Tag Archives: Art Flashes

Los Caprichos

De que mal morira (Of what ill will he die?) This is engraving number 40 from the Los Caprichos series by Francisco de Goya, published in 1799 and showing a donkey as a doctor attending a dying man in his bed. The doctor wears a watch to count the patient’s pulse but not a stethoscope because […]

Jan Steen: quack doctors visit lovesick maidens

Like his contemporary Molière, the Dutchman Jan Steen makes fun of quack doctors, often shown in ridiculous costumes visiting young love-sick or pregnant women. In the Lovesick Maiden (Fig.1, Metropolitan Museum) the diagnosis is suggested by the painting of a Cupid above the door, the bed on the right, and the bed-warmer on the lower […]

The tooth pullers

    Gerrit Van Honthorst, 1628, Louvre, Paris. Jan Victors, ca. 1650 M.d Bildenden Kunst, Leipzig. Jan Steen, ca. 1650 check, Mauritshuis, The Hague.  Gerrit Dou, 1630-35, Louvre, Paris.   Having a tooth pulled in the days before the advent of modern anesthesia and dental techniques could turn out to be a pretty ghastly experience. […]

The Terme Boxer’s trauma

Seth Judson Los Angeles, California, United States   Terme Boxer or Boxer at Rest Palazzo Massimo alle Terme The cavernous eyes of the Terme Boxer look at me with the same anguish and exhaustion that has intrigued archaeologists and art historians since the boxer was first unearthed in Rome over a century ago. Experts date […]

Portraits of vision: Sir Joshua Reynolds

Sally Metzler Chicago, Illinois, United States   Fig 1. Joshua Reynolds, Self Portrait, 1788, Royal Collection Trust, Her Majesty Queen Elizabeth II. The subject of this portrait wears wiry, diminutive round spectacles, lending a distinctly pedantic flair.  Yet gazing out is none other than Sir Joshua Reynolds (1723 -1792), one of the greatest English painters in […]

Winslow Homer, the eye-surgeon

Water color painting of Winslow Homer entitled Adirondacks Guide ( 1892). Inset: Detail of the guide’s right eye showing the blue iris, black pupil and the corneal blade mark by the artist.   Although the 19th Century American painter Winslow Homer has been hailed as a lover of the land because of his striking watercolors, […]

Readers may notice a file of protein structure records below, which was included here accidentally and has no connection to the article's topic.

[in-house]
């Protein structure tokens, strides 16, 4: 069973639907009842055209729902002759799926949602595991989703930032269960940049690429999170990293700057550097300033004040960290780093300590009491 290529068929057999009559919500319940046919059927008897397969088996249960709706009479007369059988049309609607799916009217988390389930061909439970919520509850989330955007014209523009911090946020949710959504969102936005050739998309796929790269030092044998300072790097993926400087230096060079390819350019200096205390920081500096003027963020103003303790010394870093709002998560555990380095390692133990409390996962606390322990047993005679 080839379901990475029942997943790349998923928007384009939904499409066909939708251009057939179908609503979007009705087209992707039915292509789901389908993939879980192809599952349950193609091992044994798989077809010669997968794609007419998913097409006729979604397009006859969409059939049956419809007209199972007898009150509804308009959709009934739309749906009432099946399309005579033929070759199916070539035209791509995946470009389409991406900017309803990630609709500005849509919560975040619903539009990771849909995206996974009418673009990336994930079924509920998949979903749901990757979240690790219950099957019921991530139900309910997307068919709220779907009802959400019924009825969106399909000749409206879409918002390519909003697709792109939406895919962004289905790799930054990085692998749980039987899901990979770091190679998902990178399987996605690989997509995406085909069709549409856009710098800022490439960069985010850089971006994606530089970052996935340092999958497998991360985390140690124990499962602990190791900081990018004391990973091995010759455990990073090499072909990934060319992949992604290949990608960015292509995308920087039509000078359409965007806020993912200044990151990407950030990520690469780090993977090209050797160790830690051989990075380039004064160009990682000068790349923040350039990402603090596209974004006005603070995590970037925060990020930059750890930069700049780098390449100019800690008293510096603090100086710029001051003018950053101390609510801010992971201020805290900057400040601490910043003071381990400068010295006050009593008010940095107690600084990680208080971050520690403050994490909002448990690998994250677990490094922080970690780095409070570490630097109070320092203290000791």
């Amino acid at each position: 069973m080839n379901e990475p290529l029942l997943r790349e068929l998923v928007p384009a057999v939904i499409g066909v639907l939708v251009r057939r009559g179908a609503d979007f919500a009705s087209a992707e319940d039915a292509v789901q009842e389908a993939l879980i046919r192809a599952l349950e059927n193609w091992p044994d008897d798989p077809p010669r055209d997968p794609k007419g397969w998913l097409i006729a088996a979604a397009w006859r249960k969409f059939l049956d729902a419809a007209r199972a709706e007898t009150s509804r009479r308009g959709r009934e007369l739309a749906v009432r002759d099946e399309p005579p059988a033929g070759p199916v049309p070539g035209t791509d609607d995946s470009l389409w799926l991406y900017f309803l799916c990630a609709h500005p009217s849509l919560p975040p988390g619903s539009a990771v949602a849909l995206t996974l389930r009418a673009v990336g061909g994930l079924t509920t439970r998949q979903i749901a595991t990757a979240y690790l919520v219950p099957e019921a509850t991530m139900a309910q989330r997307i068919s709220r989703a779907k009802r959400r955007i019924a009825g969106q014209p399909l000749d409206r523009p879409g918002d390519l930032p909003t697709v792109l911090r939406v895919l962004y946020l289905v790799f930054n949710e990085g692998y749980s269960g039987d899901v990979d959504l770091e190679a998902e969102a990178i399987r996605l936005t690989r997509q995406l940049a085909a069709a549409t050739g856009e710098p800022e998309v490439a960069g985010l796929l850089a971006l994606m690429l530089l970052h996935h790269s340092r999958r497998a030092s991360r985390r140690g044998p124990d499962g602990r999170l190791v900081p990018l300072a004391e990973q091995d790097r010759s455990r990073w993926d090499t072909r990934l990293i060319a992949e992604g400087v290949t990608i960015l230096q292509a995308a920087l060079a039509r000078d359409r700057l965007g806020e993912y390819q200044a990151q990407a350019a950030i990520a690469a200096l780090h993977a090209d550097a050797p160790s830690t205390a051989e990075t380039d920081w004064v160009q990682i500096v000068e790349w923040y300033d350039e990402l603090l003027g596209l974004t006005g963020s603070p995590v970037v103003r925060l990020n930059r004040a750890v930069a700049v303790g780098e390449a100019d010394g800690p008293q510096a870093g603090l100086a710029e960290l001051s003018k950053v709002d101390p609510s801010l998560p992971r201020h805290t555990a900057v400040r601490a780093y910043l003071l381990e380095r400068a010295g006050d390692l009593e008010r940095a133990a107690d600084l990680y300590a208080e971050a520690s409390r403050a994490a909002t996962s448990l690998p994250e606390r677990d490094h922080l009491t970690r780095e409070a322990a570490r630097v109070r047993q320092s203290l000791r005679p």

The plague of ergotism and the grace of God

 Wilson F. Engel Gilbert, Arizona, USA   Detail of a patient suffering from advanced ergotism in the Isenheim Altarpiece Matthias Grünewald’s Isenheim Altarpiece Musée d’Unterlinden, France   Perhaps the best known and least forgettable of all Renaissance art works depicting the graphic effects of disease is Matthias Grünewald’s Isenheim Altarpiece (1506-1515), now in the Musée d’Unterlinden, Colmar.1 […]

Dr. Arrieta and Francisco Goya

  Self Portrait with Dr. Arrieta Francisco de Goya, 1820 William W. Stringer Los Angeles, California, United States   Francisco Goya (1746-1828) was a deaf Spanish painter who almost died of a severe, unknown illness in 1819.1 He painted this self-portrait in 1820 to illustrate the kind and attentive care provided by Dr. Arrieta.2 In […]

Francisco de Goya: a portrait of illness

Trang Ngoc Diem Vu Rochester, Minnesota, United States Self-Portrait with Dr. Arrieta, 1820 Francisco Jose de Goya y Lucientes Minneapolis Institute of Arts The Ethel Morrison Van Derlip Fund Francisco de Goya’s Self-Portrait with Dr. Arrieta is a Romantic painting illustrating one of Goya’s most severe bouts of illness. The inscription beneath the scene reads, […]

Gertrude Abercrombie: surrealist predilection and pancreatic affliction

Sally Metzler Chicago, Illinois, United States   Letter from Karl, c. 1940, Gertrude Abercrombie (1909-1977) Collection of the Union League Club of Chicago Chronic pancreatitis, longstanding inflammation of the pancreas, is most commonly caused by an excessive intake of alcohol.[i] This was the case of Gertrude Abercrombie, who painted this cryptic, pseudo-surrealistic painting, Letter to Karl. […]